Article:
A recent report assesses the impact of anti-terrorism measures on refugees and asylum seekers.
The latest research report from the Refugee Council has found that refugees and asylum seekers also feel threatened by terrorist attacks. Also, they do support anti-terrorist measures but believe that the vast majority of such policies have had a negative impact on public attitudes towards them, ‘without yielding security benefits in return’.
In spring 2006, through the passing of the Immigration, Asylum and Nationality Act 2006 and the Terrorism Act 2006, it became evident that the ‘present security paradigm permeated immigration and asylum policies’. Dr Anja Rudiger, of the Refugee Council, felt it imperative that the experiences and views of the people most affected by such legislation should be noted.
Though the government attested that these pieces of legislation would provide greater security and protection, the majority of those interviewed for the research felt that such legislation actually promoted further distrust of asylum seekers and refugees. ‘Rather than enhancing security’, states the report, ‘current anti-terrorism measures can contribute to creating communities of fear’.
Focus groups revealed that asylum seekers and refugees sought to come to the UK because of its perceived ‘safety and protection from persecution’. They also sought to flee from the exercise of ‘arbitrary power and violence and sought a future in a democratic country where the rule of law was accountable and grounded in universal human rights’. However, many of them expressed disappointment and disillusionment in their anticipation about life in the UK. Their expectations were unfulfilled.
The report further inquired into the experiences and views of asylum seekers and refugees as regards to perceived terrorist threats, changing public attitudes and the media and the policy-makers’ responses to terrorism since 9/11 and 7/7. In addition, the report also aimed to assess the impact that asylum seekers’ and refugees’ perceptions have had on civic and political participation, the asylum process and decisions, relations with the police, human rights culture, and the prevention of terrorism.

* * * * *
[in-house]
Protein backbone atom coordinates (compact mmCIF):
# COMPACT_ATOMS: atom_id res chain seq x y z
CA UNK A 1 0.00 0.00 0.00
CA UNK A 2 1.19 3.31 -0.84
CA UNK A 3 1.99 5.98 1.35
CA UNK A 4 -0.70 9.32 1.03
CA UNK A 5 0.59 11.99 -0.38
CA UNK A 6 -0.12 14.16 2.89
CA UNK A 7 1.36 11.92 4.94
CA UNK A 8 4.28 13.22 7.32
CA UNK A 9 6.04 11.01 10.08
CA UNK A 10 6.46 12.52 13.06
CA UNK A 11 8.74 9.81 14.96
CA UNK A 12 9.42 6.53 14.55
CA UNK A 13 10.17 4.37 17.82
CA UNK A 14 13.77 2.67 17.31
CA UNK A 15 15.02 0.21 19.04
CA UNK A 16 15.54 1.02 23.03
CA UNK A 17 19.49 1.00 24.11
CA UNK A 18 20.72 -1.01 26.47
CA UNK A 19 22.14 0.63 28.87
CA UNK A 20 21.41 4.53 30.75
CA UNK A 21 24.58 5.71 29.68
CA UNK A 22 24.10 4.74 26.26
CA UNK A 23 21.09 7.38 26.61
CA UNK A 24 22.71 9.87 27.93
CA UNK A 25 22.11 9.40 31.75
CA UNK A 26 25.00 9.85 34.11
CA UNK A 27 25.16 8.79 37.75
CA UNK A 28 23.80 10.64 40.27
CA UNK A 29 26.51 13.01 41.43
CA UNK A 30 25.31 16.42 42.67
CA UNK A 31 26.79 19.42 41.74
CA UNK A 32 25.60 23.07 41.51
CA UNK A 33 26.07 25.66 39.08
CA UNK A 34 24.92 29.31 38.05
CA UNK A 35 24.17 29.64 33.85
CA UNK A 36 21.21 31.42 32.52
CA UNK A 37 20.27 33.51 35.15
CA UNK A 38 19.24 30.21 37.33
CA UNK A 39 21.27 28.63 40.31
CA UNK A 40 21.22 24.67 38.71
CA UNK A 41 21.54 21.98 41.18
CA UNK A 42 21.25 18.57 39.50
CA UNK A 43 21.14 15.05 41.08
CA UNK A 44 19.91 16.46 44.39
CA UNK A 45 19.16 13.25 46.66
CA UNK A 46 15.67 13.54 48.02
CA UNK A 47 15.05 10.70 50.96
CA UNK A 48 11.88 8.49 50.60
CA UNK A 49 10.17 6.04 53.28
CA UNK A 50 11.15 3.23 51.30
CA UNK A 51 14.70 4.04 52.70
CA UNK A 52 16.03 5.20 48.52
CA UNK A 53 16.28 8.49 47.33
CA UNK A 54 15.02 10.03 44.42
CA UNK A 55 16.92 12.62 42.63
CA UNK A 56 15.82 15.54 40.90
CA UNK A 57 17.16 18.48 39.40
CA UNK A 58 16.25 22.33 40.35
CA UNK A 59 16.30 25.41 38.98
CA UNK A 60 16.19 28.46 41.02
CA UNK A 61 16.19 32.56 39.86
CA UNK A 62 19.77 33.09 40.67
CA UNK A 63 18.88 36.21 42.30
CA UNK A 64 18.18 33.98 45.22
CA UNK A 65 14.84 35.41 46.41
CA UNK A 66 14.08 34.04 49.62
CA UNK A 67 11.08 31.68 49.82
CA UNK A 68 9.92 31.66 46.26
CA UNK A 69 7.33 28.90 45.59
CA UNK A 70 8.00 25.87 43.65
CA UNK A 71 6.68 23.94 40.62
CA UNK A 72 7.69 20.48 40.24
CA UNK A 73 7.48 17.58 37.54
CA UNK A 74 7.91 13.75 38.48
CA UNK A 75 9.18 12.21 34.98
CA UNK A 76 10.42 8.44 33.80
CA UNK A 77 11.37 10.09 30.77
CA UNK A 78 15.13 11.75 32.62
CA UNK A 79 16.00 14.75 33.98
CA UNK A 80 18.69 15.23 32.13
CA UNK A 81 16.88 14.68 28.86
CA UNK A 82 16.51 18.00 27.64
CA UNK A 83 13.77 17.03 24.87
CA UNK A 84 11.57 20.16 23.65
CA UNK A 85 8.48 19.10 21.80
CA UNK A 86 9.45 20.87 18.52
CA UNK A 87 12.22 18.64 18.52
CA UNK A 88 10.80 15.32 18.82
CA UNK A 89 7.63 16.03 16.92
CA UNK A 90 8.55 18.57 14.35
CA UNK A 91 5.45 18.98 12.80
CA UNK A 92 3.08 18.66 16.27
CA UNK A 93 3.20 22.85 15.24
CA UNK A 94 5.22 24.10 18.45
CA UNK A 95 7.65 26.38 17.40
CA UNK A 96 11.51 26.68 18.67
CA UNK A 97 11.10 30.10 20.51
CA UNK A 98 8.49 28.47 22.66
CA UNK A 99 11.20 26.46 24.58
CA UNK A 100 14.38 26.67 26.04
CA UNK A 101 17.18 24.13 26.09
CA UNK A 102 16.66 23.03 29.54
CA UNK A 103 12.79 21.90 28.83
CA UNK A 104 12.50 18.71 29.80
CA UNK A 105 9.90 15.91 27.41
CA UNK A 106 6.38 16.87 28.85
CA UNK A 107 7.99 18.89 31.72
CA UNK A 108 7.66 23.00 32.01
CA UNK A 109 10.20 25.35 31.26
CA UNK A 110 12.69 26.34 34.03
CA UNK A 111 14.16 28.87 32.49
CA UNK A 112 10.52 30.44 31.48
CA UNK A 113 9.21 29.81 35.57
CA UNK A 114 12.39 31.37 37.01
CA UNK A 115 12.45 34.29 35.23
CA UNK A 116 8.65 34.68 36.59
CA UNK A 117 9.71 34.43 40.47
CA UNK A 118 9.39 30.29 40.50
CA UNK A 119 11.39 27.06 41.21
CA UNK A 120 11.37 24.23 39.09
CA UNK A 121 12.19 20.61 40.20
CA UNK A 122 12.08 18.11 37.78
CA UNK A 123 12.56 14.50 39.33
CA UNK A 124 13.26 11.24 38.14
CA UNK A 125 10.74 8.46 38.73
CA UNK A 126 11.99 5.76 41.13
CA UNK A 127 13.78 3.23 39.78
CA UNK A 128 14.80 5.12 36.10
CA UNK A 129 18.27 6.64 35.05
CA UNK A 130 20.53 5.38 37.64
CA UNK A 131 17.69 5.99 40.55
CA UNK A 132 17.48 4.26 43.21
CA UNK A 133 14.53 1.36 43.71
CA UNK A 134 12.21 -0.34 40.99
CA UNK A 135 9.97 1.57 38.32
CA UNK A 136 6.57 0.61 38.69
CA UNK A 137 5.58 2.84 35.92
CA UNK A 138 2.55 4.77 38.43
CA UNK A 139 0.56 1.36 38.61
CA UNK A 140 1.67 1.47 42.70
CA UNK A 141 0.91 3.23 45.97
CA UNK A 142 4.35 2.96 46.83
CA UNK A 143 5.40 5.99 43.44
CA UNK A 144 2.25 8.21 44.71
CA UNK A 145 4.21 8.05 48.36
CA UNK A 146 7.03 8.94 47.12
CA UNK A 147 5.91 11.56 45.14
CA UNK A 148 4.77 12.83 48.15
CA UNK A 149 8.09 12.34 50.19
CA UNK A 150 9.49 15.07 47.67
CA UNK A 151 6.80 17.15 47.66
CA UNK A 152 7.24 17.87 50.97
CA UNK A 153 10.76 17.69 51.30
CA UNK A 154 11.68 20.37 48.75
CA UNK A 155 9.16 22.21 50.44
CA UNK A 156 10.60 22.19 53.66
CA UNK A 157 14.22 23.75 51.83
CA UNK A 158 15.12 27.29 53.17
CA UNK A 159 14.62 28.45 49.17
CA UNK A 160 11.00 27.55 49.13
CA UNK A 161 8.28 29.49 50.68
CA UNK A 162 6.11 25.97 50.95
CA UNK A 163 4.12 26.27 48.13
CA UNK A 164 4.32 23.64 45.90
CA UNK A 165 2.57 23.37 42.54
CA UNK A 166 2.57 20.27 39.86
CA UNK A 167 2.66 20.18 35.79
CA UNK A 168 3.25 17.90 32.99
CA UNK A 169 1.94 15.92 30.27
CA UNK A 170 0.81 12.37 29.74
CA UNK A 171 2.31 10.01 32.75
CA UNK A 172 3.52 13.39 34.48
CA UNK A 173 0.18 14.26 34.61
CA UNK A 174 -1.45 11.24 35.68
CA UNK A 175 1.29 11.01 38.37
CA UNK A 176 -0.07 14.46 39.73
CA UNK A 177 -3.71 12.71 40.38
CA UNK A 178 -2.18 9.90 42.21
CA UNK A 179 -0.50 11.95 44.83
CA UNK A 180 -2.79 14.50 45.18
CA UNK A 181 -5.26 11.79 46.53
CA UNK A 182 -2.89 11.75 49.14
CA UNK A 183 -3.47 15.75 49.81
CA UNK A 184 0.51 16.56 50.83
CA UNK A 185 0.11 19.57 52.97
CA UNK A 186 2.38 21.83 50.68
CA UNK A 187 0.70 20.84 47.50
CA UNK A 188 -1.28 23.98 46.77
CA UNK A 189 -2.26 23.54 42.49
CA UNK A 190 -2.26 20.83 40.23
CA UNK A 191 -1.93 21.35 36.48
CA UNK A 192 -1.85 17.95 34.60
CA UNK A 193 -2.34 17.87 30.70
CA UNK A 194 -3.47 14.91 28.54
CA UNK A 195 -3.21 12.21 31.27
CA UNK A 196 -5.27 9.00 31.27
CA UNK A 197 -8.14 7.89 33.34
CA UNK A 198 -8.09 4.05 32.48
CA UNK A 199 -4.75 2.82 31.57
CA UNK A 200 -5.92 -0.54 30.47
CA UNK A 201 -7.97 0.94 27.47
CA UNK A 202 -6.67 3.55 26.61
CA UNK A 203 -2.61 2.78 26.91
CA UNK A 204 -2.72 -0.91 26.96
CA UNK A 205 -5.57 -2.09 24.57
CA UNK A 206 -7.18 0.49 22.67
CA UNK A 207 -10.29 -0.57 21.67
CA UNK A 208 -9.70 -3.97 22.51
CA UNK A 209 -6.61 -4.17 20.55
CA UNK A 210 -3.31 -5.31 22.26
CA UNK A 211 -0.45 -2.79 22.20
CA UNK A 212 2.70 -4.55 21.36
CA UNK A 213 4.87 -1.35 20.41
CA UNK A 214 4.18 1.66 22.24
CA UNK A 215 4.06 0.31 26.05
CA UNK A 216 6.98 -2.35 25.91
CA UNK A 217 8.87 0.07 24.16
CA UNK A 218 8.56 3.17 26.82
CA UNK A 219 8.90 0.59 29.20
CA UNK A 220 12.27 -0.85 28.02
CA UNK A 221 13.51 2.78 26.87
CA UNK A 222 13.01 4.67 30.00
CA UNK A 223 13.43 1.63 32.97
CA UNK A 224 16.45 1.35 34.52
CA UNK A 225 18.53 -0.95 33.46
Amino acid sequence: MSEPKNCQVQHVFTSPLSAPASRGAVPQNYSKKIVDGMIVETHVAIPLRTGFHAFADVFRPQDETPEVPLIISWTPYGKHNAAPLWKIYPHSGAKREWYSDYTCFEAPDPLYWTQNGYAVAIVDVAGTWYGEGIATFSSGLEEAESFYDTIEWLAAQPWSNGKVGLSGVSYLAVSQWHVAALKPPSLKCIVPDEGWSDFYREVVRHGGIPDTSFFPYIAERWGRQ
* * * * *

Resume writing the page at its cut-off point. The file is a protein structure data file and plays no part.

Overall, the general feeling that was expressed by participants in the research was that asylum seekers and refugees were now subject to increasing discrimination, racism and marginalisation. Recent policy changes in the context of the ‘terrorism discourse’ were also felt to have infringed on their rights and subsequently added an ‘undue burden on their lives’. These then went on to hinder community cohesion and integration for asylum seekers and refugees and further isolate them.
The report was funded by a grant from Oxfam GB and included a total of sixty-seven participants in ten focus groups across the UK. Dr Anja Rudiger, a political theorist and the research manager of the Refugee Council served as the primary researcher on the report.
The report can be downloaded from the Refugee Council website